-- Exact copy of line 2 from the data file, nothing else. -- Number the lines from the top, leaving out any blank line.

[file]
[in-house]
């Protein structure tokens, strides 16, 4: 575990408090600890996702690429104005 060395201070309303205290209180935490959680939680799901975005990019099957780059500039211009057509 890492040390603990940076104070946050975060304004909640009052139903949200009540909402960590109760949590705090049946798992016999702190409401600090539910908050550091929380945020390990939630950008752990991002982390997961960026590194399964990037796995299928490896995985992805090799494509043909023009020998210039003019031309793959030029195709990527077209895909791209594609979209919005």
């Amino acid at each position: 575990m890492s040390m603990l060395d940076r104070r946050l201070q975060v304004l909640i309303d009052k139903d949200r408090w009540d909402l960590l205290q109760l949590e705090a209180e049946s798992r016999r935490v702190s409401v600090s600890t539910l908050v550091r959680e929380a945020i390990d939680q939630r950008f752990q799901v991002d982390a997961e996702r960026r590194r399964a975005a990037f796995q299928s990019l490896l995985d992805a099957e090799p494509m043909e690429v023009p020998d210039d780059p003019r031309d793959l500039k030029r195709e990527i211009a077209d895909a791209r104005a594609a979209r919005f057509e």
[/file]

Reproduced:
């Protein structure tokens, strides 16, 4: 575990408090600890996702690429104005 060395201070309303205290209180935490959680939680799901975005990019099957780059500039211009057509 890492040390603990940076104070946050975060304004909640009052139903949200009540909402960590109760949590705090049946798992016999702190409401600090539910908050550091929380945020390990939630950008752990991002982390997961960026590194399964990037796995299928490896995985992805090799494509043909023009020998210039003019031309793959030029195709990527077209895909791209594609979209919005």